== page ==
In the face of mounting global crises, the G7 leaders must show bold climate leadership at its meeting starting on Sunday.
The G7 is a grouping of countries representing the world’s seven most advanced economies – Canada, France, Germany, Italy, Japan, the United Kingdom and the United States. The meeting will take place from 26 to 28 June, under the leadership of German Chancellor Olaf Scholz.
In this pivotal moment, as the world grapples with possibly the worst energy crisis ever, it is deeply concerning that the world’s richest economies are responding by focusing only on their energy security, deepening fossil fuel commitments and infrastructure.
Viviane Raddatz, Director Climate & Energy Policy, WWF Germany said:
“G7 countries must prioritize accelerating renewables and energy efficiency over fossil fuel supply diversification as they seek to secure energy security. The temptation and pressure to find quick solutions could see Germany, and other governments, further deepening their long-term dependence on fossil fuel infrastructure, subsidies and commitments.
“It has never been more critical for the G7 countries, led by Germany this year, to show climate leadership in the face of daunting global disruption and disorder. These disruptions will only increase if we do not tackle the climate crisis head on. This is not the time to retreat into the old fossil fuel ways.”
Raddatz said the G7 must implement their commitment to end all international public fossil fuel finance by the end of this year, and scale up finance urgently needed to support developing countries in their transition to a clean and sustainable energy future.
“It is the time for bold leadership that accelerates the energy transition to a sustainable future, and the G7 must show the way. We have no other choice,” she said.
In a letter sent to Chancellor Scholz earlier, Manuel Pulgar-Vidal, WWF global climate and energy lead, called on Germany to ensure that G7 energy security concerns are addressed with increased focus on renewables and energy efficiency, rather than short-sighted support for fossil fuels.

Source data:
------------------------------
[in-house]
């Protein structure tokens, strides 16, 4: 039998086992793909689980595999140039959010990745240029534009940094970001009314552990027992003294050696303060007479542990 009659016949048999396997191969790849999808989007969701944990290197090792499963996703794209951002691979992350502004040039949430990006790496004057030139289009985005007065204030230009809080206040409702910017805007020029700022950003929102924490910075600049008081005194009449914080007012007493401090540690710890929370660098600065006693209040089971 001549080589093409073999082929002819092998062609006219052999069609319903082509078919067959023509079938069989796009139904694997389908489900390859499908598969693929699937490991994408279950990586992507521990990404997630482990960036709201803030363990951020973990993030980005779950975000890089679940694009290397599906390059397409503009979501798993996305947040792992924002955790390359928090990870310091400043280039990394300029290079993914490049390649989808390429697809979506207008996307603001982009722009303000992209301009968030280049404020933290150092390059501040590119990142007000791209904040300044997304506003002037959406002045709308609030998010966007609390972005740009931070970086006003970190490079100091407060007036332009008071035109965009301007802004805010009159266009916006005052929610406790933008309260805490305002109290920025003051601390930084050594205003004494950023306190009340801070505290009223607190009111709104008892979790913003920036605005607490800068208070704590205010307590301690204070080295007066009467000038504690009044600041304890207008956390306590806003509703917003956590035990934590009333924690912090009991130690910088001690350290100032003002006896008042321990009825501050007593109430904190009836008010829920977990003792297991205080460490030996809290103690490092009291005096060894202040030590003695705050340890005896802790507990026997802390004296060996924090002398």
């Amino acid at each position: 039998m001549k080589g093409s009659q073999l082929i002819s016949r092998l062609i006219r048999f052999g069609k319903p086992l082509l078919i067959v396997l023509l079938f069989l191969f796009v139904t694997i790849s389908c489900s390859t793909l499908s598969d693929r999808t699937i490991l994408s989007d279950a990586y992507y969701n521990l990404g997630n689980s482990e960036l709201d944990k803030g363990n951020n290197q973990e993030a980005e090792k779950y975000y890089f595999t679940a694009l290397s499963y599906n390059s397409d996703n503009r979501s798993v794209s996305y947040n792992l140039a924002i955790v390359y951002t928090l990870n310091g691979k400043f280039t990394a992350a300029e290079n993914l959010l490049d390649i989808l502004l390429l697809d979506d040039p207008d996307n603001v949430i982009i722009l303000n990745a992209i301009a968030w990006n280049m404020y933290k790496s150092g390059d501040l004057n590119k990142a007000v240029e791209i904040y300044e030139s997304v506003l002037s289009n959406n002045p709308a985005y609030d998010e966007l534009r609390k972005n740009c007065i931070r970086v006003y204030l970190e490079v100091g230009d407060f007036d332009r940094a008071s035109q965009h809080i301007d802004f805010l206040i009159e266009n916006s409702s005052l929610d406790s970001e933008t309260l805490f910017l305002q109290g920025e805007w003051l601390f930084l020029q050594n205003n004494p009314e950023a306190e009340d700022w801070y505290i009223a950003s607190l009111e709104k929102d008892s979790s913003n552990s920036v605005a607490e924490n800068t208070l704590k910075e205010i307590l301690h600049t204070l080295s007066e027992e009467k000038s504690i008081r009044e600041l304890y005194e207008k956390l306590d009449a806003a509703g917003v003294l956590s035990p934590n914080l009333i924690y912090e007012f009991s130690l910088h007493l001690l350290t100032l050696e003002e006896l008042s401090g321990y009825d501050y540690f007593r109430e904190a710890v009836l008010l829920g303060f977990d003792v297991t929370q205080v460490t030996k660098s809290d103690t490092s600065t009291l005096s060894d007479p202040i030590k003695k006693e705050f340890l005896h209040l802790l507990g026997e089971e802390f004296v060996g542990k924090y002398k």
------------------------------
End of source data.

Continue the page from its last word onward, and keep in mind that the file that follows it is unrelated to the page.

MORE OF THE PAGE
Pulgar-Vidal said volatility in energy prices disproportionally affects vulnerable countries.
“The climate crisis demands urgent and effective global responses more than ever. The Intergovernmental Panel on Climate Change’s Sixth Assessment Report reminds us that to avoid the most devastating climate change impacts, deep cuts in emissions are needed immediately. The science is clear: every tenth of a degree counts, and time is ever more of the essence.”
Without immediate and deep reductions in greenhouse gas emissions in all sectors and regions going beyond current Nationally Determined Commitments (NDCs), the temperature goal of the global Paris climate accord cannot be met.
“We also risk passing critical tipping points in the climate system that could trigger catastrophic runaway climate change.” This already does and will continue to affect the lives and livelihoods of the most vulnerable communities more than anyone else, he noted.
The G7 must bind their climate commitments, including their clean and sustainable energy strategies, by resubmitting stronger NDCs that include or strengthen sectoral targets, other greenhouse gases like methane, or stringent implementation measures.
All these energy and NDC commitments must be reinforced in the G7 Leaders Communiqué, if they are to be credible about their climate leadership in this time of energy and climate crises.